Stephen Dedman

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Stephen Dedman
Born (1959-06-27) 27 June 1959 (age 64)
Adelaide, South Australia
Period1977 to present

Stephen Dedman (born 1959[1]) is an Australian writer of dark fantasy and science fiction stories and novels.


Dedman's short stories have appeared in Year's Best Fantasy and Horror, Year's Best SF, and The Best Australian Science Fiction Writing: A Fifty Year Collection.

Contributing as a story editor, Dedman is also one of the team members behind Borderlands, a tri-annual Australian science fiction, fantasy and horror magazine published between 2003-2009 from Perth, Western Australia.

In 2007, he contributed to the Doctor Who short-story collection, Short Trips: Destination Prague.



  • The Art of Arrow-Cutting (Tor Books, 1997)
  • Shadows Bite (Tor, 2001) (sequel to The Art of Arrow-Cutting)
  • Foreign Bodies (Tor, 1999)
  • Shadowrun: A Fistful of Data (ROC, 2006).
  • Shadowrun: For a Few Nuyen More (Catalyst Game Labs) 2021

Story collections[edit]

  • The Lady of Situations (Ticonderoga Publications, 1999)
  • Never Seen By Waking Eyes (Prime, 2005)
  • Charm, Strangeness, Mass and Spin (Norstrilia Press, 2022)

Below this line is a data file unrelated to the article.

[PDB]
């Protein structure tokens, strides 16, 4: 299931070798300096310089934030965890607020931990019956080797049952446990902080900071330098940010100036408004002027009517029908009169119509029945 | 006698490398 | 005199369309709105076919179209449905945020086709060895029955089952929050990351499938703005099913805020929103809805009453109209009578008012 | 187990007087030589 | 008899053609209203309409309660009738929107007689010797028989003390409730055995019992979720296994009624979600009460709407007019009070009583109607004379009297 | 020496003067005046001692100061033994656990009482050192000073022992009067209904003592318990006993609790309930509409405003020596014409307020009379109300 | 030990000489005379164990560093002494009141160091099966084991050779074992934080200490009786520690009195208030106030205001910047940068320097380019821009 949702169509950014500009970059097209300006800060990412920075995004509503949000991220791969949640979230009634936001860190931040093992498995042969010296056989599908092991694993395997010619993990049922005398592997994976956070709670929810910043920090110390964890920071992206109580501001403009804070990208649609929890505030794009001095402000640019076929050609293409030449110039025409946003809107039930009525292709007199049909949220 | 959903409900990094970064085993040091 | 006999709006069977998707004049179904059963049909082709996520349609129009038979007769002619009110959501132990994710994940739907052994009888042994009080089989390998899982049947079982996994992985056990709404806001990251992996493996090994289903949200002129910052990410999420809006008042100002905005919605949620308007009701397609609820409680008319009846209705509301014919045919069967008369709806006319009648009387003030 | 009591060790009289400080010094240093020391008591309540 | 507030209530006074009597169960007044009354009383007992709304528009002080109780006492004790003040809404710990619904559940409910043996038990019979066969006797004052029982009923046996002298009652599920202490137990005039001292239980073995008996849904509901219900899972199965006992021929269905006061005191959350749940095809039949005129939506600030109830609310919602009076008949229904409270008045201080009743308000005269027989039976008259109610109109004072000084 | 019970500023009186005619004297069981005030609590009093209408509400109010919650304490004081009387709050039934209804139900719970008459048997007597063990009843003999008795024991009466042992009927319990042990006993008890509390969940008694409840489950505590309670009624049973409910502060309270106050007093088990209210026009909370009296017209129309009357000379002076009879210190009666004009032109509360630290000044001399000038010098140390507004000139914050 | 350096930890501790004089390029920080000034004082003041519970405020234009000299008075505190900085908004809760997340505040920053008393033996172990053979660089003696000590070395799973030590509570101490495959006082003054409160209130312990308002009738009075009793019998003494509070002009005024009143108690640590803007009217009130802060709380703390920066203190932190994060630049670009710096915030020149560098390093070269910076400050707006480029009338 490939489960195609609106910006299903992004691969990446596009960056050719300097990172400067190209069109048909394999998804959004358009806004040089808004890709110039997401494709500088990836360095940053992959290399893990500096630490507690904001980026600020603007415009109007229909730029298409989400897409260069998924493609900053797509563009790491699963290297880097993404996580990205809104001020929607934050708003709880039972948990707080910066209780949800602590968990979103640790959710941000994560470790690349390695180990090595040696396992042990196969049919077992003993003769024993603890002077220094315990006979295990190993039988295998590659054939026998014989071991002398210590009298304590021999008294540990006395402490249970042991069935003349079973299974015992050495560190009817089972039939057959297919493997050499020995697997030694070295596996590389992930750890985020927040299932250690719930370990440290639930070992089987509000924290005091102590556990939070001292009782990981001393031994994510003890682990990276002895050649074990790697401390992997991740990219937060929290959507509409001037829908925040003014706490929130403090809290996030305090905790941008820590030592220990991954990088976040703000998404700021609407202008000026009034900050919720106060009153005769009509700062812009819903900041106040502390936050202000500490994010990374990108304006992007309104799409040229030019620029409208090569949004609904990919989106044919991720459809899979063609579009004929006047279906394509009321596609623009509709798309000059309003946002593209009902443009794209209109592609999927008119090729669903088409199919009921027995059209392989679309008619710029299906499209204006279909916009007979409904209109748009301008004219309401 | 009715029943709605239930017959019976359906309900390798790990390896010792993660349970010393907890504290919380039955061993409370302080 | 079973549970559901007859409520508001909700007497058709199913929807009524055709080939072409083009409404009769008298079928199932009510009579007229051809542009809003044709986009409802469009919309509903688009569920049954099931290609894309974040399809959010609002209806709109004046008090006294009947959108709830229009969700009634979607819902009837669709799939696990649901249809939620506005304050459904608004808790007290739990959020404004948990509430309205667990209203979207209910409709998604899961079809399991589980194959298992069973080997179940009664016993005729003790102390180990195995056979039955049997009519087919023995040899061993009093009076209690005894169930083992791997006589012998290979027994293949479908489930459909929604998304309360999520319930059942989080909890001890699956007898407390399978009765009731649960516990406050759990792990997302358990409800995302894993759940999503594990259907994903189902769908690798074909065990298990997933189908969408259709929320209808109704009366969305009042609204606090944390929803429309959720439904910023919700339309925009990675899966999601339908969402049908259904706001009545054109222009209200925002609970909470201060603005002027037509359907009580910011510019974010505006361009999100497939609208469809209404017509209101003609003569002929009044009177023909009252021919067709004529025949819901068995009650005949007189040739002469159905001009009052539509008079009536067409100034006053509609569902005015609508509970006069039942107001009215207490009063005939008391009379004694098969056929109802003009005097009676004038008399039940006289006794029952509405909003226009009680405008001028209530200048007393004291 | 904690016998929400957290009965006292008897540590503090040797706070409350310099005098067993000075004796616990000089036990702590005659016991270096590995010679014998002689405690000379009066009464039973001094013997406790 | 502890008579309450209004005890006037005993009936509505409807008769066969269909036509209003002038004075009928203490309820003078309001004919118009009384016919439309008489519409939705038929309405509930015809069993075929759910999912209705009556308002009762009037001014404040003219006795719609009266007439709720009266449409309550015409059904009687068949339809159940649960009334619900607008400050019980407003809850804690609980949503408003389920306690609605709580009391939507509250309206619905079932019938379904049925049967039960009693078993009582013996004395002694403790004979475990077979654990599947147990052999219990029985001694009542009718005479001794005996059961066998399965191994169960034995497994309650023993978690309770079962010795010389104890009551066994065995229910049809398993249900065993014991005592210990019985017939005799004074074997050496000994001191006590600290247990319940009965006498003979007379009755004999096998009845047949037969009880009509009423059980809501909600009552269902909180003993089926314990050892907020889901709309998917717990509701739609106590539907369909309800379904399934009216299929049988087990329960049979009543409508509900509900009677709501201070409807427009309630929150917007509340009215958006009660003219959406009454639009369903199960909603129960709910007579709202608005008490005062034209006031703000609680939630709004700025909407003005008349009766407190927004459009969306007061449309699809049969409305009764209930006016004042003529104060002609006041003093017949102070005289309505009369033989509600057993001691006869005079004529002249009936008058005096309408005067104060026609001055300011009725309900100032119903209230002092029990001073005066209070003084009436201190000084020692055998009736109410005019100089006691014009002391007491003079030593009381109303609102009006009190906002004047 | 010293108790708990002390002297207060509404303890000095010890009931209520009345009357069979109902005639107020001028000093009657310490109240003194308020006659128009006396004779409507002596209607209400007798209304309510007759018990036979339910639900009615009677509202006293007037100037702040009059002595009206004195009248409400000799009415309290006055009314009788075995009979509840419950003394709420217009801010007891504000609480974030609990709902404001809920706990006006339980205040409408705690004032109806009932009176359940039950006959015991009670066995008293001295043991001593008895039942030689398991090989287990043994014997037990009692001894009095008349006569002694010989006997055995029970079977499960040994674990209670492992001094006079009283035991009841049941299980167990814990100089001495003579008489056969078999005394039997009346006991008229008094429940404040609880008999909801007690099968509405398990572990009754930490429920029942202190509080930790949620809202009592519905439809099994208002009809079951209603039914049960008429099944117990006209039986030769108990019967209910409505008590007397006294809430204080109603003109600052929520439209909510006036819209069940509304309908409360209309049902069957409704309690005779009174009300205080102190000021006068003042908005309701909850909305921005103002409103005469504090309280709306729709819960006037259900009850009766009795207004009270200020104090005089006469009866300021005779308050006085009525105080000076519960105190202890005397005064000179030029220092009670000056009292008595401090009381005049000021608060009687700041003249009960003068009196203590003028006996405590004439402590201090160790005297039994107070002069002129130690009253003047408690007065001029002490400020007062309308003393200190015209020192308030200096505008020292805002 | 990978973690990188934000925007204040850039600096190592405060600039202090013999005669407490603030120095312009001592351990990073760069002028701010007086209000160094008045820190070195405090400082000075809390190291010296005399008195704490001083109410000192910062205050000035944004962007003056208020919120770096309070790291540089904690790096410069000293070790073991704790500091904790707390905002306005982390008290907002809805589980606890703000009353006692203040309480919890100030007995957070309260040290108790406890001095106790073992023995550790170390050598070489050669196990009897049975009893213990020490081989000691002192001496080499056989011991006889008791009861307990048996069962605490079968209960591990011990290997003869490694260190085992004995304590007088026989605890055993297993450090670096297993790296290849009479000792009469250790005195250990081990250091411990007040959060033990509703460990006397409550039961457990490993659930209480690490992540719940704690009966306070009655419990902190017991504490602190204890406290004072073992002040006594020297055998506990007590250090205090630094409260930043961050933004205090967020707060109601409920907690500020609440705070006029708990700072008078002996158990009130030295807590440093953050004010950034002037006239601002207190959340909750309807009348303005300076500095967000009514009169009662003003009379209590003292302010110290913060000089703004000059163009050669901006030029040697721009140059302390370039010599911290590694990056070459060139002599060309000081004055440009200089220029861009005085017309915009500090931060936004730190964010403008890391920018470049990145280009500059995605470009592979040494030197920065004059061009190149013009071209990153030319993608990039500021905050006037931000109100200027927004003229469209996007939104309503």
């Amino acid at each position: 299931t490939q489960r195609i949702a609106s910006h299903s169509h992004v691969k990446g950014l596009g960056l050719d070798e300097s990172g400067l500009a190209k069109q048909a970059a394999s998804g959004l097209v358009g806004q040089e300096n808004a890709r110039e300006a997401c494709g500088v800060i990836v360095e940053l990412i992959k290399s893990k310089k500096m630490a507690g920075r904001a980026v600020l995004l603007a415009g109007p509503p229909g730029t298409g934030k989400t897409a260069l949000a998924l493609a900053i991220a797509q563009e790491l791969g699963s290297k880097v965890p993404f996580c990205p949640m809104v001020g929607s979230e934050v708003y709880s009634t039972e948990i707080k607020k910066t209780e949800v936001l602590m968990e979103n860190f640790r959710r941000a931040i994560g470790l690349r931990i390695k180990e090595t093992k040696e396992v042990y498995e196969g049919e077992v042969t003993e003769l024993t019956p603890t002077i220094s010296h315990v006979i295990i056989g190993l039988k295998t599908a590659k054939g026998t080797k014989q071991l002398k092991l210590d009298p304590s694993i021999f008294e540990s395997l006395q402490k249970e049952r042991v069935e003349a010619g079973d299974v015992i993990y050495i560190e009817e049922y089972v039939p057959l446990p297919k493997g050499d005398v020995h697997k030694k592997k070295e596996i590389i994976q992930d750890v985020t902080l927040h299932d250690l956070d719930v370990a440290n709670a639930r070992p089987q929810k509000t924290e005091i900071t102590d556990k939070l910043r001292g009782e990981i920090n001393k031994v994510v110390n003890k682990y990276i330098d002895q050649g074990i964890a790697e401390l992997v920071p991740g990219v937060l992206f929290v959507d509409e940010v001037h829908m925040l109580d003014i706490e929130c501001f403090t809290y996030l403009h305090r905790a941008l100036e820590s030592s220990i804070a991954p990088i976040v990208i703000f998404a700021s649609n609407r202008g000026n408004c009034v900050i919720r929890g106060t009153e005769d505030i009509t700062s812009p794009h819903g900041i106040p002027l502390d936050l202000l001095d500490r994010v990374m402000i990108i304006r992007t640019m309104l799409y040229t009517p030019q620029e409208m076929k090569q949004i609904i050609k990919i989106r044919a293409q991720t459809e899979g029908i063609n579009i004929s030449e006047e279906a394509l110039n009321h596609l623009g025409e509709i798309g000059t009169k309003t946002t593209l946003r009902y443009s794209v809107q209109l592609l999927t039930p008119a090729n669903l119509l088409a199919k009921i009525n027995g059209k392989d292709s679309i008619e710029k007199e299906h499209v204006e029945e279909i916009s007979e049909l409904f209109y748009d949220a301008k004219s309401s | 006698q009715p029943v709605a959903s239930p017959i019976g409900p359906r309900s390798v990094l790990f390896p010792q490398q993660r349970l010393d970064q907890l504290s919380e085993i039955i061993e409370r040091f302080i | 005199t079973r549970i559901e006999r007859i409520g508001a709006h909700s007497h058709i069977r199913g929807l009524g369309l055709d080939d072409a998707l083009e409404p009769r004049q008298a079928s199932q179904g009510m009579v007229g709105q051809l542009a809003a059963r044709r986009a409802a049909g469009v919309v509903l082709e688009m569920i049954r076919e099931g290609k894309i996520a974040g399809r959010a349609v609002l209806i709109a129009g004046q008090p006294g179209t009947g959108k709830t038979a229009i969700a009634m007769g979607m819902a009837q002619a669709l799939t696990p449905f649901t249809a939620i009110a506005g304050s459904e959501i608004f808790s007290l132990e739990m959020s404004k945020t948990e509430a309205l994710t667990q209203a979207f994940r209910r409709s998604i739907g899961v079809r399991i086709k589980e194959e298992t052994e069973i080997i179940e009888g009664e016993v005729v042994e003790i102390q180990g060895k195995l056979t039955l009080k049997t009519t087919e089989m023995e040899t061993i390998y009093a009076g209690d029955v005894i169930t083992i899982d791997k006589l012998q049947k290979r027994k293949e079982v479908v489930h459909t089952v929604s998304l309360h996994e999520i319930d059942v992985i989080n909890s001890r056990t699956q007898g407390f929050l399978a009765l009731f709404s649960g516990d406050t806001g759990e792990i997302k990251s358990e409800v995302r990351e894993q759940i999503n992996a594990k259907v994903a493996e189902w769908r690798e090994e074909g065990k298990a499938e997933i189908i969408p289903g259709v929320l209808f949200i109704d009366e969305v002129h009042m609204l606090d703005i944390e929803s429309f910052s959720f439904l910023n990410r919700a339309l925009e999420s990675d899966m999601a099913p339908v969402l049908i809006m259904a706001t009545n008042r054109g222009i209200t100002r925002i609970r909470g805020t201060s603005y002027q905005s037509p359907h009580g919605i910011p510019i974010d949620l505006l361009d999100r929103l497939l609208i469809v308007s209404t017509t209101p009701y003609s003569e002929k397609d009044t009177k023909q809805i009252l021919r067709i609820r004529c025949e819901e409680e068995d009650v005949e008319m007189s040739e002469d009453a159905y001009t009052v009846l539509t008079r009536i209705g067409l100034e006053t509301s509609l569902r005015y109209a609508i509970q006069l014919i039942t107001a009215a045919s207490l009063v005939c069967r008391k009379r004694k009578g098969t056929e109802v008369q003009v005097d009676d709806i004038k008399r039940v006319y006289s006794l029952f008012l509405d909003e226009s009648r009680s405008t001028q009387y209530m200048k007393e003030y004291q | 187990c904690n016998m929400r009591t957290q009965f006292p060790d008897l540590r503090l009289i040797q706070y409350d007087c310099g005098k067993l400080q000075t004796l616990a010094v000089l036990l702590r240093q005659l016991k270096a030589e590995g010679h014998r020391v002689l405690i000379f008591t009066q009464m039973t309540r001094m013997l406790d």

Anthology contributions[edit]

Non-fiction works[edit]

  • Bone Hunters: On the Trail of the Dinosaurs (Omnibus, 1998)
  • May the Armed Forces Be With You: The Relationship Between Science Fiction and the United States Military (McFarland) 2016


  • The Dirty Little Unicorn (Self-published, 1987)

Short stories[edit]

Works edited[edit]

  • Consensual (co-edited)
  • Consensual: the Second Coming (co-edited)
  • Consensual a trois. (co-edited)
  • Borderlands Magazine


The Art of Arrow-Cutting was nominated for a Bram Stoker Award in the category of Best First Novel. In 1998 Dedman's "A Walk-On Part in the War" won the 1998 Aurealis Award for best fantasy short story.[2] In 2001 "The Devotee" tied for the win with Terry Dowling's "The Saltimbanques" of the 2001 Ditmar Award for best short story.[3] "Dead of Winter" won the 2006 Aurealis Award for best horror short story.[4] Dedman has also received over 30 nominations for his work in awards such as the Aurealis Awards, Ditmar Awards, Gaylactic Spectrum Awards, the Bram Stoker Awards, and the Locus Awards.[5]


  1. ^ "Stephen Dedman answers the Usual Questions at Festivale Online Magazine".
  2. ^ "The Locus Index to SF Awards: 1999 Aurealis Awards". Locus Online. Archived from the original on 24 April 2010. Retrieved 23 March 2010.
  3. ^ "The Locus Index to SF Awards: 2001 Ditmar Awards". Locus Online. Archived from the original on 18 January 2010. Retrieved 1 October 2010.
  4. ^ "The Locus Index to SF Awards: 2007 Aurealis Awards". Locus Online. Archived from the original on 23 April 2010. Retrieved 8 May 2010.
  5. ^ "The Locus Index to SF Awards: Index of Literary Nominees". Locus Online. Archived from the original on 25 October 2010. Retrieved 1 October 2010.

External links[edit]